Callback hell is typical problem when we have more then two asynchronous calls. I this article I will try to show worst and best practices.
In all examples I am using startjs library for easy write result in html. Library is available in github – https://github.com/StartCodingPL/startjs. All example are using ES6 syntax so best browser to check it working is newest chrome.
Callback hell example
On first attempt I will show the worst possible ( I think ) solution. For async calls I will be using setTimeouts but in real apps it can be everything and mostly it will be ajax call.
So, as You can see code is quite not readable, it has many nested async calls, such call is difficult to manage, and imagine if we have few more async calls, then it will be real hell to fix it or change it. In real examples callback function can be more complicated so it would look even worst.
First thing which we can change is to create functions for every call. So check upgraded example.
Above example has much cleaner code, it uses function attributes to send callback function inside setTimeout. This is common approach but has one big disadvantage – callback calls are nested and we have many }) signs, so it is difficult to see which function is ending where.
Promise – the better and cleaner way
Nesting callback is no solution, first solution which I will show is Promise, promise is used widely in many js libraries like Q, Bluebird, Jquery Promises and many more. So what is really this Promise thing? In simplest word it is something which will call next function when current promise will be resolved. If we think about some real life algorithms We can take for example restaurant flow, where the cook gives promise to the waiter for that he will prepare a meal, and this is our promise, waiter don’t do anything before this promise is resolved by the cook and when cook resolve it then waiter starts his part. In return to technical explanation – big advantage is that resolve can be called not only after one async call, but it can be called after many calls.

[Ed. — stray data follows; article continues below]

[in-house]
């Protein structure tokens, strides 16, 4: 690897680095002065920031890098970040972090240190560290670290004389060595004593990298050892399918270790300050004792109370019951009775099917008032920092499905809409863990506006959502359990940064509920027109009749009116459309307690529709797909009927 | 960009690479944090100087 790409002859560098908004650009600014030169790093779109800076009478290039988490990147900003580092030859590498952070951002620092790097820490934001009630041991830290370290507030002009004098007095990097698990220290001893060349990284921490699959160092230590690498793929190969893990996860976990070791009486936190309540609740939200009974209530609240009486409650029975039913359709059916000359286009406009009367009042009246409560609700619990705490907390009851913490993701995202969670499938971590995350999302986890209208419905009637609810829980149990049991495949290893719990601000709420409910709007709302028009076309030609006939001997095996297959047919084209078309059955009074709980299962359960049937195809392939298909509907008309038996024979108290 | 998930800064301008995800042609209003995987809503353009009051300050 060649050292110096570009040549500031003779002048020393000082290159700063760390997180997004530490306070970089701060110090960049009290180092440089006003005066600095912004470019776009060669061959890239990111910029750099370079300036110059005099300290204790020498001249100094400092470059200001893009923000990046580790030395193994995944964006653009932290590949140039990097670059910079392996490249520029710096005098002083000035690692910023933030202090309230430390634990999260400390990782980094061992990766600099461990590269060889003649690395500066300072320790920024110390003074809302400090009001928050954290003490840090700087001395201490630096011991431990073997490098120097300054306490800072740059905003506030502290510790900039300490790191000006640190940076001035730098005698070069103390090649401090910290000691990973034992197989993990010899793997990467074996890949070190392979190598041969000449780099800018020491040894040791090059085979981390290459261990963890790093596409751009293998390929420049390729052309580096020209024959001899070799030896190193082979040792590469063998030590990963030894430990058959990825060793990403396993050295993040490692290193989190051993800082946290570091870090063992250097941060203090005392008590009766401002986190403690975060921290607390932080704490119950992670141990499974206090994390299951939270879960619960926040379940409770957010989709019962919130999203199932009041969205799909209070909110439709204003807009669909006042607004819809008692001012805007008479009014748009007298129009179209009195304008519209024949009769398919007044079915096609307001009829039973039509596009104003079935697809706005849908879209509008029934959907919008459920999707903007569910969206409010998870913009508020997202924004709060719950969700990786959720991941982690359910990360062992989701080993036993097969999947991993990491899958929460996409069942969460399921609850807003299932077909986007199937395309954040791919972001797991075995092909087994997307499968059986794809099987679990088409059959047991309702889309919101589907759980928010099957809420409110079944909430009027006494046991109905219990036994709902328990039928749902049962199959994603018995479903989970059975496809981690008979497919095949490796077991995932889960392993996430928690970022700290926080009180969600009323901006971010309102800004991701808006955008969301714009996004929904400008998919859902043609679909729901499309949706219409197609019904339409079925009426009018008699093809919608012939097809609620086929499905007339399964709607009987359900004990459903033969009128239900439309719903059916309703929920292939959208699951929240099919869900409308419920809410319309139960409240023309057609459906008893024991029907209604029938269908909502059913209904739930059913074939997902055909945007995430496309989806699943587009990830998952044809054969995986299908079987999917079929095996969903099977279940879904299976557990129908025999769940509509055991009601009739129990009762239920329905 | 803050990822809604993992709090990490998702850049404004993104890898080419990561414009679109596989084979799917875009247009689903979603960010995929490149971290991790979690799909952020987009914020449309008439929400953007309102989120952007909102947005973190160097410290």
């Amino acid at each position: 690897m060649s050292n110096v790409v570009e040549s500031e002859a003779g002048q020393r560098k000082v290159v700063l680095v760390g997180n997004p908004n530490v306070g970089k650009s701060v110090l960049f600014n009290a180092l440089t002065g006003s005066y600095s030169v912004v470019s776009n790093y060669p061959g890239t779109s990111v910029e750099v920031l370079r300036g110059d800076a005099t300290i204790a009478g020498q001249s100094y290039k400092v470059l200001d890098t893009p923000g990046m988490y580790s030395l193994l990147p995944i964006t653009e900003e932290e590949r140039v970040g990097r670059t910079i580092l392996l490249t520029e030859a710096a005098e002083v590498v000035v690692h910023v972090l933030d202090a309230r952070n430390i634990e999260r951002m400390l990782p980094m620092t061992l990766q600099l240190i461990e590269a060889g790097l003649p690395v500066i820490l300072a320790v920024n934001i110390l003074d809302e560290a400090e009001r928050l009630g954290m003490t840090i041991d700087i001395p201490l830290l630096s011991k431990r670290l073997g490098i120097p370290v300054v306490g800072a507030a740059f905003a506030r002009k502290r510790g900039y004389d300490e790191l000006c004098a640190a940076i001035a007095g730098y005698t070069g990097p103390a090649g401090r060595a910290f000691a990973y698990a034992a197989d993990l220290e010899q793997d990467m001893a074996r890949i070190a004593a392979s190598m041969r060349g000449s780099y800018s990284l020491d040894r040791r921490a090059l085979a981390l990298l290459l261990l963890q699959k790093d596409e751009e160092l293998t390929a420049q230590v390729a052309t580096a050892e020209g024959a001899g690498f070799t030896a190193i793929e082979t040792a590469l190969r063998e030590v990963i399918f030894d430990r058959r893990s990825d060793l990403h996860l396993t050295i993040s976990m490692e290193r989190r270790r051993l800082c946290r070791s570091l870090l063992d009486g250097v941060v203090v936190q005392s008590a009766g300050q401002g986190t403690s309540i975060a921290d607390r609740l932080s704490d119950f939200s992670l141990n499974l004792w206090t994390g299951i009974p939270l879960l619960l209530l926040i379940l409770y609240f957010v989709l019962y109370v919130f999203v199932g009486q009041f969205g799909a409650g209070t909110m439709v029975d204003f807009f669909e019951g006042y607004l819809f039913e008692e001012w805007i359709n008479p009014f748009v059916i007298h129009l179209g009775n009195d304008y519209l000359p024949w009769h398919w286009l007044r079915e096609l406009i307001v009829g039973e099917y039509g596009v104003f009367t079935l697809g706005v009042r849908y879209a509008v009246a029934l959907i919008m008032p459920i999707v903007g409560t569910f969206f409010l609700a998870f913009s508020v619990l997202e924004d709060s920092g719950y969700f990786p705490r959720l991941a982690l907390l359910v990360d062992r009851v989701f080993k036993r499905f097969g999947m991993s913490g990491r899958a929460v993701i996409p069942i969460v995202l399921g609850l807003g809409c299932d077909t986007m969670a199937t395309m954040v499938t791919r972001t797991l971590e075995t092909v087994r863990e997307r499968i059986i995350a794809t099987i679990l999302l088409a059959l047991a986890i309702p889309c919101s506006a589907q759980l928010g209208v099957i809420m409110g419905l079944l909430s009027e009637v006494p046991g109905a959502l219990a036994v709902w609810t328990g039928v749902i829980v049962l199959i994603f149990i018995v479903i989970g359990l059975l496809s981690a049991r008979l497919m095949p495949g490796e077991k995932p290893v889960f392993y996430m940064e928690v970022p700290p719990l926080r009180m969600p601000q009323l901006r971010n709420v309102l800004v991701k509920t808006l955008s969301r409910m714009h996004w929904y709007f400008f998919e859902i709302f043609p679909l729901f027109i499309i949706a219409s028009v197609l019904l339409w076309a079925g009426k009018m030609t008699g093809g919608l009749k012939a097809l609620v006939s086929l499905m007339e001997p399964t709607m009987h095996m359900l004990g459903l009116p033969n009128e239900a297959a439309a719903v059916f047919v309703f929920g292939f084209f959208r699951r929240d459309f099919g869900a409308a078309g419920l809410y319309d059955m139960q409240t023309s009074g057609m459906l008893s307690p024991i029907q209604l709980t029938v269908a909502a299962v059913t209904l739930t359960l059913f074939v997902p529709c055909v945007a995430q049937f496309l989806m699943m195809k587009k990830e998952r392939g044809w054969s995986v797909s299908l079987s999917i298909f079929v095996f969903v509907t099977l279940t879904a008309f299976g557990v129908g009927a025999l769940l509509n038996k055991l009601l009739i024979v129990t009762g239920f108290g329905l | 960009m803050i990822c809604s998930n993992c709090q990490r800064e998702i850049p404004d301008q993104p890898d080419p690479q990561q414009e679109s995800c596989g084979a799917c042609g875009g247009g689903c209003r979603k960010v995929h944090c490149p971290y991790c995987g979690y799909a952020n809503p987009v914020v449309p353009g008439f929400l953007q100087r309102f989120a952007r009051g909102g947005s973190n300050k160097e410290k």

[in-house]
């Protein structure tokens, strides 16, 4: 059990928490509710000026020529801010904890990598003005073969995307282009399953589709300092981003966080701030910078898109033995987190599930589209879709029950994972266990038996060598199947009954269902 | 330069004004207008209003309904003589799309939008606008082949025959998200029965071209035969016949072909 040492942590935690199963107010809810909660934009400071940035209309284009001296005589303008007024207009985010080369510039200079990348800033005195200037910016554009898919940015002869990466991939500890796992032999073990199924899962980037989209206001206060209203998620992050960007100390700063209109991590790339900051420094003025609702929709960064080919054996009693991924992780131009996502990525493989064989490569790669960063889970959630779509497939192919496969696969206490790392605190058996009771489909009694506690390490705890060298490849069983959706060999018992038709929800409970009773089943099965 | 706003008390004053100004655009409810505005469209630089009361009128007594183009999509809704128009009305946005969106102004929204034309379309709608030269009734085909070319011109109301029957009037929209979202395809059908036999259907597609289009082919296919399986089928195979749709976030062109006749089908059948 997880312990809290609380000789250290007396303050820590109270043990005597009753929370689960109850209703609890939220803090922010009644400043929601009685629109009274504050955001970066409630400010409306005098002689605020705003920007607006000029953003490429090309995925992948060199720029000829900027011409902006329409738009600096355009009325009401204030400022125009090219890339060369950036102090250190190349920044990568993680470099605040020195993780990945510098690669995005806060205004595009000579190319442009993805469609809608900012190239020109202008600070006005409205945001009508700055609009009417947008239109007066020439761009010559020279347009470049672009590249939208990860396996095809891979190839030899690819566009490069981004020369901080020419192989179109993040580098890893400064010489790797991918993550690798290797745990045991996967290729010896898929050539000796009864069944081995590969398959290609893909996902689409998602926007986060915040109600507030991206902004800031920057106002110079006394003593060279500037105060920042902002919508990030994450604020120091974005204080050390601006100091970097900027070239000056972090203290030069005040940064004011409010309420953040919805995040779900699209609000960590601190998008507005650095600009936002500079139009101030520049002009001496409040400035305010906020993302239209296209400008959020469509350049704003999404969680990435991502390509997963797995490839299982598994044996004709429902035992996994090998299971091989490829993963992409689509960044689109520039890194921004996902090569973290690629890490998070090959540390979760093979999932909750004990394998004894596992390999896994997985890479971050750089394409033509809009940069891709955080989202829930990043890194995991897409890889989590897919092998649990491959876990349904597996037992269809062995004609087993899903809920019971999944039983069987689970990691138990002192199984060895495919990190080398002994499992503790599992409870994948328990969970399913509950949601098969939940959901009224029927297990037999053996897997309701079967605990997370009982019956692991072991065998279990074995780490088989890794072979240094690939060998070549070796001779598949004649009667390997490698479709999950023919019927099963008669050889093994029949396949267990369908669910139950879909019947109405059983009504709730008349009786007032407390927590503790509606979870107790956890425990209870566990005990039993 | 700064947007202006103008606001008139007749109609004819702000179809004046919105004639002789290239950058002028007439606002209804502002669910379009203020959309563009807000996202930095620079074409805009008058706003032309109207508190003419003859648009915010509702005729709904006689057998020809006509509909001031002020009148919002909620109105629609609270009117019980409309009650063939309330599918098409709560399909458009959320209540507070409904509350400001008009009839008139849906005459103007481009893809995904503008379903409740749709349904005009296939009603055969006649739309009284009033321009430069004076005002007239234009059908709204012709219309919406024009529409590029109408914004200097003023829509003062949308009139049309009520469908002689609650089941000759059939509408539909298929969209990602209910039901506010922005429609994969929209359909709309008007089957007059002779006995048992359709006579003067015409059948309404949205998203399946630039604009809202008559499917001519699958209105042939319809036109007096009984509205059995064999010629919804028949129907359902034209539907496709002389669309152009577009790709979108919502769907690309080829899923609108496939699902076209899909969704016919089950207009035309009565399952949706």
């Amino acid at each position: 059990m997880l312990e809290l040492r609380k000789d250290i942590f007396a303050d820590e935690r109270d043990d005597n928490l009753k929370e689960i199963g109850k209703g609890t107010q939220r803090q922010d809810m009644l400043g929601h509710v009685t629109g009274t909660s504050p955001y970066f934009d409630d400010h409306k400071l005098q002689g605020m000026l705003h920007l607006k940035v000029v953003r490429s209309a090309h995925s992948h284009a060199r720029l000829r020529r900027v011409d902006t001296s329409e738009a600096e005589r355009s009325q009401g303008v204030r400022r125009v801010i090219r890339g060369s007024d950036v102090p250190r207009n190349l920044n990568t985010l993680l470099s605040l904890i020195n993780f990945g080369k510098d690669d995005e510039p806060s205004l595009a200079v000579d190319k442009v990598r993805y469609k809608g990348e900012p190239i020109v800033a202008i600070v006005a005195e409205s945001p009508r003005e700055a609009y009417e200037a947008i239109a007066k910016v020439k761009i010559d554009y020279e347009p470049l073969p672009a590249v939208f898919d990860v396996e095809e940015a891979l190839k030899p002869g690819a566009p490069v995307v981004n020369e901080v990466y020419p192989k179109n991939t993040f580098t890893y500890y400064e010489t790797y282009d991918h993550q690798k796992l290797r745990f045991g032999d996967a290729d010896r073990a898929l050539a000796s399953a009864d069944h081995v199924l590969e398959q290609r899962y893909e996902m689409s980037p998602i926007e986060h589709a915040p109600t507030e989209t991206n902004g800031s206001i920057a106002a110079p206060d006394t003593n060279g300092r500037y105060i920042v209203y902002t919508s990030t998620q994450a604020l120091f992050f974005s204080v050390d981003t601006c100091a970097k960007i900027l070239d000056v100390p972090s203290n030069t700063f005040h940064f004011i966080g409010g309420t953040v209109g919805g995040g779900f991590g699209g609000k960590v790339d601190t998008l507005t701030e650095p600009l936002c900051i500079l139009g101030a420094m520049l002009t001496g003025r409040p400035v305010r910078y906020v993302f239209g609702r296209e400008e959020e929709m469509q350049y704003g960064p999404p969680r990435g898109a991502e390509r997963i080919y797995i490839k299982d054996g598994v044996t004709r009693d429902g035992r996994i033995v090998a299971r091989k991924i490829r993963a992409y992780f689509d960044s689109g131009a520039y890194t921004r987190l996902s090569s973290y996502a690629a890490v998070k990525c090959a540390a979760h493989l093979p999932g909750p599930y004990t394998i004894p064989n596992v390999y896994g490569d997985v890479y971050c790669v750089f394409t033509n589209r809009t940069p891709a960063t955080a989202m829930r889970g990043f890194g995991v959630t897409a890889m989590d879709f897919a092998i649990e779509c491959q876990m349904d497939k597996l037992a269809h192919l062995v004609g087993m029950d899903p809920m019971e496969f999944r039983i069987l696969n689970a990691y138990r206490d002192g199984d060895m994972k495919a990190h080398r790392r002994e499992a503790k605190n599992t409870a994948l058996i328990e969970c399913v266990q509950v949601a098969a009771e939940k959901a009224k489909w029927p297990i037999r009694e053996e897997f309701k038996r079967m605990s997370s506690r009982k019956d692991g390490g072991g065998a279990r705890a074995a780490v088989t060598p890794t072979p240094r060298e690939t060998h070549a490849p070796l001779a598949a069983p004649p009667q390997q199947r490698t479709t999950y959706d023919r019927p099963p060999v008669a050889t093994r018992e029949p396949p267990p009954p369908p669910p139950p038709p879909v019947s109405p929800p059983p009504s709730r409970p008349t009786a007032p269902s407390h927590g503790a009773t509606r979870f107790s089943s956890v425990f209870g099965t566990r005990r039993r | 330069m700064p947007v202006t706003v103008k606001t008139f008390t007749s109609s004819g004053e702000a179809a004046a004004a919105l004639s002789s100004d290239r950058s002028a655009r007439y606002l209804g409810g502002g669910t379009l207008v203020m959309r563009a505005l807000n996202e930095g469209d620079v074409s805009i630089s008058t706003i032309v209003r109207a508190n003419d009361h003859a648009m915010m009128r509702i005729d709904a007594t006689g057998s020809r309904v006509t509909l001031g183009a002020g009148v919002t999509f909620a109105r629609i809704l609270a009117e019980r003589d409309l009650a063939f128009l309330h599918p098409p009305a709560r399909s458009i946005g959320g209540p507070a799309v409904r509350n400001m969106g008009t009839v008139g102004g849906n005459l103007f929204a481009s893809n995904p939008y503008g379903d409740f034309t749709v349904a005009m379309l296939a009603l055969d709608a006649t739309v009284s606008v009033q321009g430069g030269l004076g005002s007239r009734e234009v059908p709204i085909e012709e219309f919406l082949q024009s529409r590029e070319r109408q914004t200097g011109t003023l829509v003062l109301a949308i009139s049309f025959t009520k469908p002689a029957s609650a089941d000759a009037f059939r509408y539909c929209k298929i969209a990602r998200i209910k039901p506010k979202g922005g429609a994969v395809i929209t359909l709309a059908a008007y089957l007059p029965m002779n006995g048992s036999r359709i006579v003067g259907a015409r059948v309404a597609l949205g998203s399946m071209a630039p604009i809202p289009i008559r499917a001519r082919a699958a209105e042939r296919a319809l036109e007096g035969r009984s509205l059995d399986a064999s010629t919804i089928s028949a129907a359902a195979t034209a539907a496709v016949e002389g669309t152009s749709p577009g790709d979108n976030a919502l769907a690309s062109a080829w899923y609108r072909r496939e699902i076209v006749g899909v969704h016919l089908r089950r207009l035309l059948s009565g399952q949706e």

I will show promise in ES6, it is builded core functionality in ES6, it not needs any third part libraries.
It is big change for better, I will try to compare two last examples.
has been changed to:
ES6 generators – new approach to asynchronous code execution
So promise is a solution and any library based on this approach also is a solution for this problem, but ES6 give us maybe better one – ES6 generators.
ES6 generators enable to create synchronous looking code which is really asynchronous. Strange but it really works!
Most important thing here is to use * as set that function is generator, without it yield keyword will give an error. So how it is working – every next() method call is running code in generator from last stop to next yield word, and it stops there, so We can really stop code execution and run it again by g.next. Check that g.next() is called in timeouts, it is resuming generator execution.
Let look on the last async calling in generator version.
It looks like synchronous code but every yield is like breakpoint for code execution. Lets think about flow in this example:
- g.next – runs asyncName() and stops
- in asyncName g.next runs code from last stop to asyncLastName()
- in asyncLastName g.next runs code from last stop to asyncAge
- ….I think You know the rest
Conclusion – we have two good solutions – use promises or use generators. I don’t want and I don’t need to choose which one is better, I think it always depends on situation. Good practice will be to choose one of this two and use it widely in project, using it together can be confusing because of big differences between them.